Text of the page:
Churchill to Major: The British Prime Ministership since 1945

Synopsis

"Since 1945, when the Second World War ended and Britain had its last great electoral landslide, there have been ten prime ministers: Attlee, Churchill, Eden, Macmillan, Home, Wilson, Heath, Callaghan, Thatcher and Major. These are politicians who have differed in their personal backgrounds, the extent of their parliamentary and ministerial experience before becoming prime minister, their style and personalities, and, most strikingly and unpredictably of all, their effectiveness in office. In this period Britain has undergone vast changes economically, socially and in its relations with the rest of the world - put at its simplest, it has lost the Great Power status it still had at the end of the war. Not the least radical change has been the political influence of television, which hardly existed when Attlee and Churchill held office. Prime ministers define eras, and the way this book is organised enables us to observe how such eras begin and end, and how holders of the top political office go through peaks and troughs in their authority and therefore ability to govern. The study provides abundant insight into all the processes and institutions that feed the central process of government. It is also rich in human interest and drama, not only with the rise and decline (or fall) of leaders but in the roles played by subsidiary actors - opposition leaders, ministerial colleagues and extra-parliamentary associates." Title Summary field provided by Blackwell North America, Inc. All Rights Reserved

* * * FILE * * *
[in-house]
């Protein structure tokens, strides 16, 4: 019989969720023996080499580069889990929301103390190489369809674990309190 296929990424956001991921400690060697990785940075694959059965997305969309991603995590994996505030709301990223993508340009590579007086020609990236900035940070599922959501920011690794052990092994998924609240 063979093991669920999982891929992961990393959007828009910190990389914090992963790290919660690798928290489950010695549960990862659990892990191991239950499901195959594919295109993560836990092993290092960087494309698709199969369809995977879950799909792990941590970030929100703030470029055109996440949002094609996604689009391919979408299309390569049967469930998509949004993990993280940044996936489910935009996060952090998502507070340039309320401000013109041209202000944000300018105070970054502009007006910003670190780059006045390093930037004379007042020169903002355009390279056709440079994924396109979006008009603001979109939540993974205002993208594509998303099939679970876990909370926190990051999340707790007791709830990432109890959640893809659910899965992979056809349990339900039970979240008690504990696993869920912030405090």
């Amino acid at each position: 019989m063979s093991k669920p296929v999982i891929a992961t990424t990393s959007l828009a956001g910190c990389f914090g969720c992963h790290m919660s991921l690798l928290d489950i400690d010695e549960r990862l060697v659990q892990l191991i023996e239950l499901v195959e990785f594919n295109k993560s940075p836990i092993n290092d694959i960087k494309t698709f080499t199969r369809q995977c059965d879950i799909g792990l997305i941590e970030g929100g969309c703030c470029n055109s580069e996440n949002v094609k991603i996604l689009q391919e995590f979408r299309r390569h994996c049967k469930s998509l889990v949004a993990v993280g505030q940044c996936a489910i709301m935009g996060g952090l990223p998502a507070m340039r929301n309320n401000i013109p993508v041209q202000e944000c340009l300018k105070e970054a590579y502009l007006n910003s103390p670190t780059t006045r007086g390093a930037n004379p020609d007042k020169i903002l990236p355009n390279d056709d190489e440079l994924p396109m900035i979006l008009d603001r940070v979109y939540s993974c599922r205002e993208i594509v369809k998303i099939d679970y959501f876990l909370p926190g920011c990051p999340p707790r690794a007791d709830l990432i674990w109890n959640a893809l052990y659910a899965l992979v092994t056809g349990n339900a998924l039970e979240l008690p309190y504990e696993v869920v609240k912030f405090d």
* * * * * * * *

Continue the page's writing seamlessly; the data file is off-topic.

Additional information

Includes content by:
  • Donald Shell
  • Philip Giddings
  • R. L. Borthwick
  • Martin Burch
  • Colin-Seymour-Ure
Publisher: Place of publication:
  • Armonk, NY
Publication year:
  • 1995

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